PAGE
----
Running a small business can be exciting, challenging, and rewarding - but to reach that sweet spot where you're making decent profits, you need sales. And with that comes failure.
Let's be clear - failure is part of small business management!
No entrepreneur gets it right the first time, and every startup has a few stumbling blocks along the way.
However, if you can't knuckle down and get your sales strategy right, it's a serious issue that can lead to total business failure.
Around 21.5% of startups fail in year one, and one of the leading causes is ineffective marketing.
Before you start throwing all your reserves into paid ads or offering crazy price discounts to counteract your sales droop, let's look at the three biggest sales mistakes that small business owners make - and how to steer clear!
1. Attempting To Drive Sales Performance Without Expert Advice
Having high-end sales experts with top-notch sales and strategy skills on your team is a luxury many small businesses can't afford - but trying to create a rock-solid sales strategy without any expertise is a fruitless task.
There are so many reasons why you shouldn’t create your own sales strategy if your sales are stuck in a rut (or haven't yet left the depot):
- Small business managers cannot do everything themselves.
- Tools to automate sales or generate leads are highly variable, and you must choose wisely.
- Sales are the fundamental driver of business success, meaning they aren’t something you can leave to chance.
If you spend hours a week sending follow-up emails or trying to manage every aspect of the sales process alone, you’ll likely drop the ball.
While your business is your baby, it's vital to get help so that you don’t burn out - whether that means hiring a professional salesperson, using online management software, or bringing a freelancer onboard.
2. Relying On Sales To Generate Themselves
The next biggest mistake is hoping that somehow sales will suddenly perk up, without any substantial effort.
Unfortunately, it's not the world we live in!
One of the most common errors is leaving sales up to chance, perhaps getting comfy with the prospect that new clients will roll in through word-of-mouth referrals or that your repeat customers will keep your bottom line growing.
While those methods may keep you afloat, it's essential to look at the sales process and ensure you're proactively getting new customers on board.
Sales don't just happen, and success is usually the result of consistent, focused, and long-term efforts.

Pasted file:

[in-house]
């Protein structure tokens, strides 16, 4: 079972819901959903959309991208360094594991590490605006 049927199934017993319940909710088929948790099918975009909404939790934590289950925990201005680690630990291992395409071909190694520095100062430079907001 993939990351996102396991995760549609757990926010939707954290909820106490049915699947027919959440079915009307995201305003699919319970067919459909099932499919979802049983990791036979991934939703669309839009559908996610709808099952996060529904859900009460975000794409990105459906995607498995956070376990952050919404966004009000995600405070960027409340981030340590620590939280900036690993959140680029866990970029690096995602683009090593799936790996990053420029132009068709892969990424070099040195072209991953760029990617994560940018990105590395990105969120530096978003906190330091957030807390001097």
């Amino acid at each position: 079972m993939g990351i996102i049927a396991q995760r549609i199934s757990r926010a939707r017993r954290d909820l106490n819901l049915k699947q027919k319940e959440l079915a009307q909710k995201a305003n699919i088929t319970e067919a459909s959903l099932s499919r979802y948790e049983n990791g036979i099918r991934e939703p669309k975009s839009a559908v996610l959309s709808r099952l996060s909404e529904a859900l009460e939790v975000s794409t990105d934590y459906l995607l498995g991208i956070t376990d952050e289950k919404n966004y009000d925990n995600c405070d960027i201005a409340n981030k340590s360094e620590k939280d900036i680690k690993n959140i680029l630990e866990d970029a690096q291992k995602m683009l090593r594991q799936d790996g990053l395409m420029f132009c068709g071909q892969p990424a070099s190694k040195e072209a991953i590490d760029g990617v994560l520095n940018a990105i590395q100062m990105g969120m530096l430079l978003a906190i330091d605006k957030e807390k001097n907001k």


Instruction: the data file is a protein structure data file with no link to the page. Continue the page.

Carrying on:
Here are some of the critical steps to incorporate in a sales process:
- Following up on inquiries that didn't pan out.
- Maintaining a dialogue with existing customers to ensure they’re satisfied.
- Offering added-value services to attract new clients.
- Using automated campaigns to deliver relevant content.
- Working on potential leads that may require a little attention.
- Creating new opportunities through outreach sales strategies.
In many cases, customers don't buy on day one because they need the right motivation to commit to a purchase.
By having an ongoing, dedicated sales process, you'll establish yourself as a small business worth considering once customers are ready to buy.
3. Immediately Lowering Prices To Attract Customers
Our third and final major mistake is lowering your prices without any context or target.
It's very easy as a small business to think that if your sales figures aren't great, you need to compete on price immediately.
However, you might be surprised that your customers are probably not as price-sensitive as you imagine!
People are motivated by reward, value, and emotion. Knowing that means you can avoid cutting back to smaller profit margins just to entice a one-time customer to buy.
Other typical problems are:
- Putting every penny of your marketing budget behind one untested advertising method.
- Assuming every sale is only based on cost and that your prices must be lower than every competitor to gain a customer.
- Pursuing sales for the sake of sales without any plan behind it.
The best approach here is to look not only at the price of your product or service but at the value it offers.
- What problems do you solve for your clients?
- What is unique about your business?
- What are the rewards of buying from your company?
You can't ignore pricing as a factor, but looking at the bigger picture is a great way to reframe your sales approach and all the advertising and marketing that go along with it.
Making these changes won’t increase your sales overnight. But with expert help, consistent effort, and a clear objective, you avoid the common pitfalls in sales and set yourself up for success.